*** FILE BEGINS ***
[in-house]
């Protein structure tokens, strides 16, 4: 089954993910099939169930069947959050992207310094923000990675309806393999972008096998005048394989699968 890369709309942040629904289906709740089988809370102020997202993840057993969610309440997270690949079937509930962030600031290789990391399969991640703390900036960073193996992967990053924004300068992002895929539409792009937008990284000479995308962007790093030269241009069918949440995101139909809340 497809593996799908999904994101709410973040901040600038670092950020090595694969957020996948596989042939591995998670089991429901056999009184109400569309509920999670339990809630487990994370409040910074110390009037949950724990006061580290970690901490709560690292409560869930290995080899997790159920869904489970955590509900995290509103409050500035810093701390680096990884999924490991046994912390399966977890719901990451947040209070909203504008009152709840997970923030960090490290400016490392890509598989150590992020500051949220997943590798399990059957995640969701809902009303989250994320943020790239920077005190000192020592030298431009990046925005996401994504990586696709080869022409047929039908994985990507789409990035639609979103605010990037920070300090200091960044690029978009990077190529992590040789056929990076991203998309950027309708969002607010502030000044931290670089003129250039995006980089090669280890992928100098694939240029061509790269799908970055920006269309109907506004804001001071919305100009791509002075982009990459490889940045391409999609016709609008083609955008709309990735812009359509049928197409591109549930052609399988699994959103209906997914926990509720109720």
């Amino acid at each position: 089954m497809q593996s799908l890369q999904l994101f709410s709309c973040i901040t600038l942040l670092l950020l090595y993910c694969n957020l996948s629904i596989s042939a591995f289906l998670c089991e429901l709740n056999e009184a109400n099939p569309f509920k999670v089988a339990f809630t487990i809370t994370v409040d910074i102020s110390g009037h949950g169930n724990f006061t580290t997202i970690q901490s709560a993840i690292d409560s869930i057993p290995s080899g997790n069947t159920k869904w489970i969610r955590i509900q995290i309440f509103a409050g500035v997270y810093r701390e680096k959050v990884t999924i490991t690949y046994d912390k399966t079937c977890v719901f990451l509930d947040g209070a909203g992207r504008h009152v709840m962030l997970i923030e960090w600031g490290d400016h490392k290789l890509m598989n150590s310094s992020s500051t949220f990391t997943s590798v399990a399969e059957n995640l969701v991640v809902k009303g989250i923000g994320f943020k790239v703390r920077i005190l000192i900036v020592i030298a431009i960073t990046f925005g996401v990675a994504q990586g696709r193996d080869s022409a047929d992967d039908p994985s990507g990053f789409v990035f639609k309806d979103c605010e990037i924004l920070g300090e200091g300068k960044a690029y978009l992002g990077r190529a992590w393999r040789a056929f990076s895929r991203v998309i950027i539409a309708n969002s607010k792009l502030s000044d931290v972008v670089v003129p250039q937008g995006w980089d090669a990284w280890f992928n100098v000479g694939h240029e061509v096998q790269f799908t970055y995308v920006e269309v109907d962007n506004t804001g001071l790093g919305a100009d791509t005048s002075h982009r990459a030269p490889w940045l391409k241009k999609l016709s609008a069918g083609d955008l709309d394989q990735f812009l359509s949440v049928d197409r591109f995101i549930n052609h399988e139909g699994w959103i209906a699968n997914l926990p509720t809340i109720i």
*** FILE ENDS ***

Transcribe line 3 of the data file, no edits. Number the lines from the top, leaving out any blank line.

């Amino acid at each position: 089954m497809q593996s799908l890369q999904l994101f709410s709309c973040i901040t600038l942040l670092l950020l090595y993910c694969n957020l996948s629904i596989s042939a591995f289906l998670c089991e429901l709740n056999e009184a109400n099939p569309f509920k999670v089988a339990f809630t487990i809370t994370v409040d910074i102020s110390g009037h949950g169930n724990f006061t580290t997202i970690q901490s709560a993840i690292d409560s869930i057993p290995s080899g997790n069947t159920k869904w489970i969610r955590i509900q995290i309440f509103a409050g500035v997270y810093r701390e680096k959050v990884t999924i490991t690949y046994d912390k399966t079937c977890v719901f990451l509930d947040g209070a909203g992207r504008h009152v709840m962030l997970i923030e960090w600031g490290d400016h490392k290789l890509m598989n150590s310094s992020s500051t949220f990391t997943s590798v399990a399969e059957n995640l969701v991640v809902k009303g989250i923000g994320f943020k790239v703390r920077i005190l000192i900036v020592i030298a431009i960073t990046f925005g996401v990675a994504q990586g696709r193996d080869s022409a047929d992967d039908p994985s990507g990053f789409v990035f639609k309806d979103c605010e990037i924004l920070g300090e200091g300068k960044a690029y978009l992002g990077r190529a992590w393999r040789a056929f990076s895929r991203v998309i950027i539409a309708n969002s607010k792009l502030s000044d931290v972008v670089v003129p250039q937008g995006w980089d090669a990284w280890f992928n100098v000479g694939h240029e061509v096998q790269f799908t970055y995308v920006e269309v109907d962007n506004t804001g001071l790093g919305a100009d791509t005048s002075h982009r990459a030269p490889w940045l391409k241009k999609l016709s609008a069918g083609d955008l709309d394989q990735f812009l359509s949440v049928d197409r591109f995101i549930n052609h399988e139909g699994w959103i209906a699968n997914l926990p509720t809340i109720i």